WHILE many of the songs which wore popular in the end of last century have completely vanished from concert platform and from drawing-room, there are several by Maud Valerie White which seem destined to keep their hold on the affections of listeners and singers. And their popularity is in every way worthily earned. They not only choose poetry which is usually far above the standard of the ordinary verse which composers sot to music, but they treat it with a poet's regard not only for its beauty of sound, but for its meaning. Her settings of lyrics by Herrick and Shelley, for instance, are admirably adapted, in one case to the old-fashioned turns of thought and phrase, and in the other to the passionate sentiment of the words. ' My soul is an enchanted boat,' to name only one instanco, is a really poetic pioco of music.
A former holder of the Mendelssohn's scholar- ship of the Royal Academy of Music, Miss White is equally at home in French and in German poetry, as many of her settings of Heine, Victor Hugo , and Schiller amply testify. And she has composed in larger forms, too, although it is mainly by her songs that she has won so secure a place in the music of our time.
Relayed from the Queen's Hall
(Sole Lessees: Messrs Chappeli and Co., Ltd.)
KATE WINTER (Soprano)
FRANK MULLINGS (Tenor)
ETHEL BARTLETT and RAE Roberts On
SiR HENRY WOOD and his
(Leader, CHARLES WOODHOUSE)
British Composers' Concert
Sir HAMILTON HARTY 's Overture is among the most important contributions which Britain has made to contemporary European music. Light-hearted in character, it never loses sight of the dignity which may well go hand in hand with laughter, and with that dainty grace and freshness of which all really English music is eloquent. Remembering Sir Hamilton Harty 's brilliant achievements as conductor, it hardly needs mention that the work is characterized by a confident mastery of his medium, and that its effects are made with that certainty which betrays a skilled hand.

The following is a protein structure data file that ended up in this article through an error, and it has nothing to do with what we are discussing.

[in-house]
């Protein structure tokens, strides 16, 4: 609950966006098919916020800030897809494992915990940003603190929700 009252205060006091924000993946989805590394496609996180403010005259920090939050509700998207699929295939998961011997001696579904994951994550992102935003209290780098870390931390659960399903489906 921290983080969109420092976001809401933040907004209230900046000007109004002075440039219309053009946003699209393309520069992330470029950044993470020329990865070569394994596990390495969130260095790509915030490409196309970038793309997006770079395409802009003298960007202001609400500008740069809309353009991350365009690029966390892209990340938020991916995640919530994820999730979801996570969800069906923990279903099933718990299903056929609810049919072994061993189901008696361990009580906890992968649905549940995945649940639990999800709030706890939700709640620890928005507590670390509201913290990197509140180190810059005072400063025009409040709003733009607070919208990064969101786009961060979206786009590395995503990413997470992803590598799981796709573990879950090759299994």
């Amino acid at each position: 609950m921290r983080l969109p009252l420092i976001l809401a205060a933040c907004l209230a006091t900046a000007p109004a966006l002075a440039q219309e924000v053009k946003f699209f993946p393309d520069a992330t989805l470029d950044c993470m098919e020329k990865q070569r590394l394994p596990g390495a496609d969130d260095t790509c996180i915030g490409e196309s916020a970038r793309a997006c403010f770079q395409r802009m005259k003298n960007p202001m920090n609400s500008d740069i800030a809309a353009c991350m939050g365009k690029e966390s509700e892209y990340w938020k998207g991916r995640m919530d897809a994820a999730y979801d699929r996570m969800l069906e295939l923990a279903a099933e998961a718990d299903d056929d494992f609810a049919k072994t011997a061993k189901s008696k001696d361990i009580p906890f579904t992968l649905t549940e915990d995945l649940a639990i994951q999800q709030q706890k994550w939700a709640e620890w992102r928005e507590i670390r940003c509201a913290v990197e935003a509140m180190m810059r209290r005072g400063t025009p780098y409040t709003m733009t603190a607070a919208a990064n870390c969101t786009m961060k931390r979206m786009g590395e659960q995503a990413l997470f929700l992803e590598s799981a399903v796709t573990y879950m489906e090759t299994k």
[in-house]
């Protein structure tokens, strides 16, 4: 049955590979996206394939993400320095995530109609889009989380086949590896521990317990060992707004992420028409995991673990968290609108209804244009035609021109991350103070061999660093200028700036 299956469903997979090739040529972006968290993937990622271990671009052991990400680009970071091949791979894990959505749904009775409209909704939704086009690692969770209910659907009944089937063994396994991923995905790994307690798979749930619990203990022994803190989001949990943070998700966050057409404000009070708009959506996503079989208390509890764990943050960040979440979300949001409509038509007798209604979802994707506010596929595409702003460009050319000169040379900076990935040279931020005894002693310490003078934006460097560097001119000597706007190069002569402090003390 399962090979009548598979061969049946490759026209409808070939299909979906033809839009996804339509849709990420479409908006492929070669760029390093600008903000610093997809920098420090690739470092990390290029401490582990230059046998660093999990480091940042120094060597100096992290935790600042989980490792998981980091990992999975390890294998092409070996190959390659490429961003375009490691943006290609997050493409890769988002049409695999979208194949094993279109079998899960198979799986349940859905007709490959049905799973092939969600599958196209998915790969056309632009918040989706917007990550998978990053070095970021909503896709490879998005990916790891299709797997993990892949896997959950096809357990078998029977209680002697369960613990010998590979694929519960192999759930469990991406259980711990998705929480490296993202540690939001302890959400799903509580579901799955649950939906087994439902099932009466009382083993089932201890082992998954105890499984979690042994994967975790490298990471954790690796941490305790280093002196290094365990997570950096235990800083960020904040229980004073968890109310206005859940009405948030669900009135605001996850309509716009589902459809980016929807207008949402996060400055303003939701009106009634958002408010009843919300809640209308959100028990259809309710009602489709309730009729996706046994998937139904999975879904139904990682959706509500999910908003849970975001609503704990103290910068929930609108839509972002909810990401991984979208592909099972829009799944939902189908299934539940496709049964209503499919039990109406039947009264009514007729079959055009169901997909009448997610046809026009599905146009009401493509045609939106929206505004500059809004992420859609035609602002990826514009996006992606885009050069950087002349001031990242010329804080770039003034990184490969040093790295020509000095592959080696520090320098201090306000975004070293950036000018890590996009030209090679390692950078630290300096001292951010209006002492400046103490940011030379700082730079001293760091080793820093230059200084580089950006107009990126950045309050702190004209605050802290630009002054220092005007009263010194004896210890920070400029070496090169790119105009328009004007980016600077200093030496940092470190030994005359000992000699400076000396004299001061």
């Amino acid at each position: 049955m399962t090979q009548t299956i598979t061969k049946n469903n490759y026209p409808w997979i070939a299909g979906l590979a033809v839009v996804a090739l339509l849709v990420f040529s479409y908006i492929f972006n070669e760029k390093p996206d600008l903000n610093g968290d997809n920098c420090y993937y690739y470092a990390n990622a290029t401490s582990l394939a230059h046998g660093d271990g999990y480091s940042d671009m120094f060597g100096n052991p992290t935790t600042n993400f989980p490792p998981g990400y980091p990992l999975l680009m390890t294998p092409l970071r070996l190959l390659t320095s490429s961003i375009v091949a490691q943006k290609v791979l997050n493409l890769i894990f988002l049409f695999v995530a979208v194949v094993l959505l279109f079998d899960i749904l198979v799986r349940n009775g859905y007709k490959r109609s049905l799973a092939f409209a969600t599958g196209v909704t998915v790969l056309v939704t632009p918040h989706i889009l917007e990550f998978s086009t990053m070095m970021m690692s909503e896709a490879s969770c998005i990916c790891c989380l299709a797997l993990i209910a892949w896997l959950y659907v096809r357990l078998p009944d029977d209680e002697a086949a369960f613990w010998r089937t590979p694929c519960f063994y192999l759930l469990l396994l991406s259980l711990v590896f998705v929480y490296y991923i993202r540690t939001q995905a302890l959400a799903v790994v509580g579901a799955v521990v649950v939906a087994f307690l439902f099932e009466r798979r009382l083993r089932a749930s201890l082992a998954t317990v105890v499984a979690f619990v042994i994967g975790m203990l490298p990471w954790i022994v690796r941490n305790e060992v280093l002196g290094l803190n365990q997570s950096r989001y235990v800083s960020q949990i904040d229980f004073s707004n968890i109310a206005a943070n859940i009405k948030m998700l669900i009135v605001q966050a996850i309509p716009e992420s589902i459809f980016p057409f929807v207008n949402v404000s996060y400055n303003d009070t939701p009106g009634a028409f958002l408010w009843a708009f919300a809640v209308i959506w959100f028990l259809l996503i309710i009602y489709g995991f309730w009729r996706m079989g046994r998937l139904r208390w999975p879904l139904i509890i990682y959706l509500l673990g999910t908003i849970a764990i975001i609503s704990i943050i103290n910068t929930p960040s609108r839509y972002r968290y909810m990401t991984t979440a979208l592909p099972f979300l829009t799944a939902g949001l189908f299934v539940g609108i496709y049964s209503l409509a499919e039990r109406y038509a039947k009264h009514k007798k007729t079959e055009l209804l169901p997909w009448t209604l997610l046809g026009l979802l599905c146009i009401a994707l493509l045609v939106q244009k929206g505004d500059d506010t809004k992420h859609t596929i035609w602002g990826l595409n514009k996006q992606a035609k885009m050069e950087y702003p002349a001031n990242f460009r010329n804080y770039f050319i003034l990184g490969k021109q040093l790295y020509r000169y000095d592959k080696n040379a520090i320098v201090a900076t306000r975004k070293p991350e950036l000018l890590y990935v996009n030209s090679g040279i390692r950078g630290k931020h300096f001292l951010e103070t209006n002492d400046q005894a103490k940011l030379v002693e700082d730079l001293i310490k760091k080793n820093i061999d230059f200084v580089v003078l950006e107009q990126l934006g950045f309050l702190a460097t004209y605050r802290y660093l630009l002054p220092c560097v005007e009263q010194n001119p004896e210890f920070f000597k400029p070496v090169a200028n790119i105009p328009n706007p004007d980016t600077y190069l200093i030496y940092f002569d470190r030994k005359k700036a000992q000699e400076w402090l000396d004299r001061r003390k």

Rt. Hon. ARTHUR HENDERSON , M.P.,
Secretary of State for
' The Beginning of the Assembly '
(Relayed from Geneva)
DURING the course of the League ot Nations
Assembly (theiopening of which, was described on Monday, by Mr. Vernon Bartlett ) four Thursday talks will be given, surveying the Assembly's work week by week. The Rt. Hon. Arthur Hen derson, H.M. Secretary of State for Foreign Affairs, opens the series tonight with a talk relayed, by permission, from the studio of Radio Genfivo. Viscount Cecil , Mrs. M. A. Hamilton , M.P., and Professor P. J. Baker , M.P., who are also members of the British Delegation at the Assembly, will be giving the remaining talks in this series.
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